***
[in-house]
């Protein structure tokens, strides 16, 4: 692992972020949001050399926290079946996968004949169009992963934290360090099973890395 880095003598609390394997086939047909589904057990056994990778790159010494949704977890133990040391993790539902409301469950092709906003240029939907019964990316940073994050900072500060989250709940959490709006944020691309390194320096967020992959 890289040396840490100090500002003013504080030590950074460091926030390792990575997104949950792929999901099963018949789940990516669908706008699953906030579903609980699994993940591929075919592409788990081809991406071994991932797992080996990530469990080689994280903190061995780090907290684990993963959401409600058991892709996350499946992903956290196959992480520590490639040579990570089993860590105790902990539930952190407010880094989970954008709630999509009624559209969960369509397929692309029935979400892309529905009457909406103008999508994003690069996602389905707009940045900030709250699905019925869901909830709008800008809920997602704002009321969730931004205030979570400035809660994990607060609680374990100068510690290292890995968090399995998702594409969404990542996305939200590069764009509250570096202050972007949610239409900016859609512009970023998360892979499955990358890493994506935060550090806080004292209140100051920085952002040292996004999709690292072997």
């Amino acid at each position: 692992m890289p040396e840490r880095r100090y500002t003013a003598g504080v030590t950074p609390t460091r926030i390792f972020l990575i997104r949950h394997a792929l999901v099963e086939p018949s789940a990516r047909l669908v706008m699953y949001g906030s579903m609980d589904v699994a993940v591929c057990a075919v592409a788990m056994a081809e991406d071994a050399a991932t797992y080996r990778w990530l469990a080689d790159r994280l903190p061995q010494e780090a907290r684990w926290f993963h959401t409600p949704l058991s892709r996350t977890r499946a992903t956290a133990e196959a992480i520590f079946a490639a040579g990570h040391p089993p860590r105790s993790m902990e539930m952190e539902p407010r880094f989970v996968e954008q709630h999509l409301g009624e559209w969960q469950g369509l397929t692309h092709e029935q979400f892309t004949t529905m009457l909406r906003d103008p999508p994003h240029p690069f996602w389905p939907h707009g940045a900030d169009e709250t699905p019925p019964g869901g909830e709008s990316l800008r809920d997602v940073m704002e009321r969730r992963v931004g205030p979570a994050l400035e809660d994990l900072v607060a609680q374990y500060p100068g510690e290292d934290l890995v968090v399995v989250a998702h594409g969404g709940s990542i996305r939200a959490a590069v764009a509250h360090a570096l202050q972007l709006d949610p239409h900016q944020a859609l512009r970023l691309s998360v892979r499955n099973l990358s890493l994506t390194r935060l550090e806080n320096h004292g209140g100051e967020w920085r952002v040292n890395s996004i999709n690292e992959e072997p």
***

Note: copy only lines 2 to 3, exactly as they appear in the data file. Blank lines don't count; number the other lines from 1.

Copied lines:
């Protein structure tokens, strides 16, 4: 692992972020949001050399926290079946996968004949169009992963934290360090099973890395 880095003598609390394997086939047909589904057990056994990778790159010494949704977890133990040391993790539902409301469950092709906003240029939907019964990316940073994050900072500060989250709940959490709006944020691309390194320096967020992959 890289040396840490100090500002003013504080030590950074460091926030390792990575997104949950792929999901099963018949789940990516669908706008699953906030579903609980699994993940591929075919592409788990081809991406071994991932797992080996990530469990080689994280903190061995780090907290684990993963959401409600058991892709996350499946992903956290196959992480520590490639040579990570089993860590105790902990539930952190407010880094989970954008709630999509009624559209969960369509397929692309029935979400892309529905009457909406103008999508994003690069996602389905707009940045900030709250699905019925869901909830709008800008809920997602704002009321969730931004205030979570400035809660994990607060609680374990100068510690290292890995968090399995998702594409969404990542996305939200590069764009509250570096202050972007949610239409900016859609512009970023998360892979499955990358890493994506935060550090806080004292209140100051920085952002040292996004999709690292072997």
């Amino acid at each position: 692992m890289p040396e840490r880095r100090y500002t003013a003598g504080v030590t950074p609390t460091r926030i390792f972020l990575i997104r949950h394997a792929l999901v099963e086939p018949s789940a990516r047909l669908v706008m699953y949001g906030s579903m609980d589904v699994a993940v591929c057990a075919v592409a788990m056994a081809e991406d071994a050399a991932t797992y080996r990778w990530l469990a080689d790159r994280l903190p061995q010494e780090a907290r684990w926290f993963h959401t409600p949704l058991s892709r996350t977890r499946a992903t956290a133990e196959a992480i520590f079946a490639a040579g990570h040391p089993p860590r105790s993790m902990e539930m952190e539902p407010r880094f989970v996968e954008q709630h999509l409301g009624e559209w969960q469950g369509l397929t692309h092709e029935q979400f892309t004949t529905m009457l909406r906003d103008p999508p994003h240029p690069f996602w389905p939907h707009g940045a900030d169009e709250t699905p019925p019964g869901g909830e709008s990316l800008r809920d997602v940073m704002e009321r969730r992963v931004g205030p979570a994050l400035e809660d994990l900072v607060a609680q374990y500060p100068g510690e290292d934290l890995v968090v399995v989250a998702h594409g969404g709940s990542i996305r939200a959490a590069v764009a509250h360090a570096l202050q972007l709006d949610p239409h900016q944020a859609l512009r970023l691309s998360v892979r499955n099973l990358s890493l994506t390194r935060l550090e806080n320096h004292g209140g100051e967020w920085r952002v040292n890395s996004i999709n690292e992959e072997p």